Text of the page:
The gap between Generation X and Millennial workers seems like more than 20 years long - especially when it comes to work ethic and corporate culture. In the construction industry, like many others, Generational X workers are known for their institutional knowledge acquired over years, while Millennials are characterized by their need for work/life balance and instant gratification.

Now that Millennials (ages 17 – 35) make up the largest share of the U.S. workforce - or more than one-in-three American workers - surpassing Generation Xers (ages 36- 56),1 construction firms are grappling with how to build the skills of millennial workers and retain them while keeping them engaged throughout their career.

A 3-Step Solution

While it goes without saying that finding the right employee for the right job delivers the most desirable returns, construction companies may still find themselves in need of actively nurturing their millennial workers into the job. Use these three steps to create your ideal workforce.

  1. Mentoring. Millennials may be seekers of instant gratification, but they also seek tried and true industry expertise and knowledge. A mentorship program will foster a relationship across generations and strengthen the overall organization’s ability to be productive. Mentorship programs can: pass down institutional knowledge from an older, experienced employee; shower the younger employee with more one-on-one attention; and provide an opportunity for younger employees to elevate their education with new or different methods. Like any other mentorship program, employers should consider personality as well as strengths and weaknesses when creating partnerships.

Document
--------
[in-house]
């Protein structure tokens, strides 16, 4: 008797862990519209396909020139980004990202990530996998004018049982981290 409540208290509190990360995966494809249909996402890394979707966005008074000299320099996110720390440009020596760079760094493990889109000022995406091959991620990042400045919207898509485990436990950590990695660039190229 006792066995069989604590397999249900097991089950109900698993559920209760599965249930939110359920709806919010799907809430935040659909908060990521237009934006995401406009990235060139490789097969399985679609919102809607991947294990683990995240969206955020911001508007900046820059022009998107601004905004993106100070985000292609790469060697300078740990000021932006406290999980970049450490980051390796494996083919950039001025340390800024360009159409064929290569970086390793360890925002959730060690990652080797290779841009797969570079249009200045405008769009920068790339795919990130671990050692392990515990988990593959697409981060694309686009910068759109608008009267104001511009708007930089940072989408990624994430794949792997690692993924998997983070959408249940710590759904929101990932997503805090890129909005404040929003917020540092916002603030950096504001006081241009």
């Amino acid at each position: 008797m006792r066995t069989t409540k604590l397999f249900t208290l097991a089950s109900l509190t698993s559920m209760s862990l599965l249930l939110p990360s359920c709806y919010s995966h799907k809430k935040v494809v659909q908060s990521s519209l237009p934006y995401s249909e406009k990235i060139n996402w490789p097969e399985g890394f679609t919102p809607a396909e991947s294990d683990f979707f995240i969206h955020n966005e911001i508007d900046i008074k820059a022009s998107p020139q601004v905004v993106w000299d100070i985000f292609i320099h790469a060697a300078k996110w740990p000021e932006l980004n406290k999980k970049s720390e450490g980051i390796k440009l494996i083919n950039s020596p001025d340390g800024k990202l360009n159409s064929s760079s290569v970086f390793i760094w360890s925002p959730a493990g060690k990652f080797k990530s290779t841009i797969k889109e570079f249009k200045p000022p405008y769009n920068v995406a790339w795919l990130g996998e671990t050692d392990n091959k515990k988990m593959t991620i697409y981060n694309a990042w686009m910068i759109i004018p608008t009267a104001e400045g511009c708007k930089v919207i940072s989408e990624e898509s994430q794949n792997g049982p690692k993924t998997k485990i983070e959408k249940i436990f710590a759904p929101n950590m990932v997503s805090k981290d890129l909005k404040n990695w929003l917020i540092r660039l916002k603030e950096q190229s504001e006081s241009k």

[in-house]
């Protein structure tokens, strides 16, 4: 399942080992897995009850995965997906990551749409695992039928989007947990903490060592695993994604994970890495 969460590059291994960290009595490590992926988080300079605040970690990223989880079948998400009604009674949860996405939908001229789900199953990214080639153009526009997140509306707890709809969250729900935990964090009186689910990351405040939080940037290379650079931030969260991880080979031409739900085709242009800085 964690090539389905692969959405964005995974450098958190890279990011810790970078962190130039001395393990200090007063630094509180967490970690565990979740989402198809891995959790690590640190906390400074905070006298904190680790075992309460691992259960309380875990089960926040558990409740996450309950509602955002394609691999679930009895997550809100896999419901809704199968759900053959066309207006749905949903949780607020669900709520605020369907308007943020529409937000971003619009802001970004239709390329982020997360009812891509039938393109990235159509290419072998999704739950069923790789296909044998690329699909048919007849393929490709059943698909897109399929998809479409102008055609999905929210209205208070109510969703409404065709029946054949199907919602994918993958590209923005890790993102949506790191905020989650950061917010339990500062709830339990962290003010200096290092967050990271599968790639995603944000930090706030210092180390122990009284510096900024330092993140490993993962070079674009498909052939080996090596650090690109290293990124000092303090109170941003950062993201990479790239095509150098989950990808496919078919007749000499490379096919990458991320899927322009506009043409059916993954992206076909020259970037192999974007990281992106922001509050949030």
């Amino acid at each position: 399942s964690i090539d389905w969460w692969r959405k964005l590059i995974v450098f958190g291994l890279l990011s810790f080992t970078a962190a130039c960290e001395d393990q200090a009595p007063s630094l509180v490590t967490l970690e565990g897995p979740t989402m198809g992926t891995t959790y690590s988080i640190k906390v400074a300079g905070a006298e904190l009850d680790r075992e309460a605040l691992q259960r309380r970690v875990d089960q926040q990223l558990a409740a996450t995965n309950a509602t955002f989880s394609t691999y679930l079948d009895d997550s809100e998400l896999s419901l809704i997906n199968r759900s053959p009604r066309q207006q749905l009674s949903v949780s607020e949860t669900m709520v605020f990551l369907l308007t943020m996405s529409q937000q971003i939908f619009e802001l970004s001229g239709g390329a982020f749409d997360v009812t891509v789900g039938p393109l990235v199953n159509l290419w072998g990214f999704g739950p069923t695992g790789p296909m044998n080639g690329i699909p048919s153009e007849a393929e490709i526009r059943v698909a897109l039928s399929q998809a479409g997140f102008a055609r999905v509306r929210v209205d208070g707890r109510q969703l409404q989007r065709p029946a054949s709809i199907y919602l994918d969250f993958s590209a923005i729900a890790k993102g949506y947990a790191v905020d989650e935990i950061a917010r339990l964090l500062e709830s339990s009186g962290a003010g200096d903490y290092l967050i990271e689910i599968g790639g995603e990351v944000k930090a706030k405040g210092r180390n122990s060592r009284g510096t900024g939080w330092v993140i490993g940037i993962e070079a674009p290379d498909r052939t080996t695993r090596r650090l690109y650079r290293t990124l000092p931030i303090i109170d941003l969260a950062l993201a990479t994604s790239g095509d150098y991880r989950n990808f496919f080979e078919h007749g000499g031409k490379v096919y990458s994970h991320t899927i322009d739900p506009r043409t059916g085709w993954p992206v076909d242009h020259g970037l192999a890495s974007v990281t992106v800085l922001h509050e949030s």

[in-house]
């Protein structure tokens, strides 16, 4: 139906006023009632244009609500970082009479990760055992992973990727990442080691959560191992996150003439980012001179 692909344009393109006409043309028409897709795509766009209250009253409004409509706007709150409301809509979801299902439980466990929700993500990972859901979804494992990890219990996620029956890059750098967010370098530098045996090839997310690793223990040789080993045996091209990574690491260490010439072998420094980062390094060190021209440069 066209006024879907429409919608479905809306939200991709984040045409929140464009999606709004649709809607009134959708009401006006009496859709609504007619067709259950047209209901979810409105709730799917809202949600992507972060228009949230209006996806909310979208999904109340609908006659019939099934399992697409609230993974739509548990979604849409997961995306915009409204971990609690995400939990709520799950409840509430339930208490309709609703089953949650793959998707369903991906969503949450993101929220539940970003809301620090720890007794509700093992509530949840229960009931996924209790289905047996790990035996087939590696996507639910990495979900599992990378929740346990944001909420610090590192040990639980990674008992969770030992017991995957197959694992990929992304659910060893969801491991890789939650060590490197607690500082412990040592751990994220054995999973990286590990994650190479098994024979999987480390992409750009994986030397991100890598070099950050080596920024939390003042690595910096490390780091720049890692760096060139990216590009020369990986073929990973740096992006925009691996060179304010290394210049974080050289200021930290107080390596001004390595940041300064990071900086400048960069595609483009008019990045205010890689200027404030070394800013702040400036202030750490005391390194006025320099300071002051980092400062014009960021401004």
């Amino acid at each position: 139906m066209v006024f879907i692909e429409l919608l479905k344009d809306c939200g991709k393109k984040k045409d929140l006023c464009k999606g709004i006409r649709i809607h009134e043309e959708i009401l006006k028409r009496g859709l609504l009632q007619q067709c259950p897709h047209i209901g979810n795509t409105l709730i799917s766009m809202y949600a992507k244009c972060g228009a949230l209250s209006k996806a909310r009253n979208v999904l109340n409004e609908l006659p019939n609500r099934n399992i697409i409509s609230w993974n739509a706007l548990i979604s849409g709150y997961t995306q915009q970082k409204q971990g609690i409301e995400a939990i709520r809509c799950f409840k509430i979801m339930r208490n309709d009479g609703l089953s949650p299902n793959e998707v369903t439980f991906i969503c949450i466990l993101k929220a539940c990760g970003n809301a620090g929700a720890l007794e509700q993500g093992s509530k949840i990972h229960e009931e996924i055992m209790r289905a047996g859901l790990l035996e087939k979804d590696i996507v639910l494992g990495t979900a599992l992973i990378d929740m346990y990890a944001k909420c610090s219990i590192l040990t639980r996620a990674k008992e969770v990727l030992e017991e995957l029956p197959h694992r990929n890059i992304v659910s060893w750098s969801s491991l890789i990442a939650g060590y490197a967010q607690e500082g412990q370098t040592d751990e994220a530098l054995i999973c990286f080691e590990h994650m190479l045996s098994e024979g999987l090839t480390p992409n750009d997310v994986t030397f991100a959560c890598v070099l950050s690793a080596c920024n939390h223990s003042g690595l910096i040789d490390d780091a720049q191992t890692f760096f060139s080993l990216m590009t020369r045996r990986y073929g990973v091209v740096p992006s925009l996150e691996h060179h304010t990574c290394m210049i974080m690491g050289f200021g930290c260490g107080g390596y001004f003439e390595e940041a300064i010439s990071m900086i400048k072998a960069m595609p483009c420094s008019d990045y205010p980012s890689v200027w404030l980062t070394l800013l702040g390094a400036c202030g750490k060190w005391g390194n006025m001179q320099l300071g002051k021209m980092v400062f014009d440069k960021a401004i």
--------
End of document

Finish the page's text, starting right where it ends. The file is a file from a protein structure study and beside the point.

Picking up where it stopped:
2. Safety Training and Data Analytics. Studies show an inverse relationship between tenure and injury frequency, meaning employers need to address both the age of the workforce and data analytics simultaneously to improve workplace safety management and employee onboarding. This is especially true when multiple generations comprise a workforce, as age and job tasks both affect the type of training necessary and the way messages are perceived.
  3. Absence Policies and Procedures. When employees are absent from work, the two greatest risks are disengagement of the absent employee and disengagement of employees still at work. Misaligned policies and procedures will increase the likelihood of lengthier employee absences, and dissention among those who come to work every day. Review return to work (RTW) policies  to create consistency and pursue compliance. For example, consider how disparate RTW practices create disengagement among employees who experience a work-related injury versus a personal injury. 

Supporting all Workers

Regardless of where your employees are in their careers, supporting them when they need it is a must. With proper mentorship, ongoing training, data analytics and aligning policies and procedures your employees of all ages can achieve their career goals. Contact your HUB risk management team for more information on how you can elevate your millennial employees. 

[1] Pew Research Center.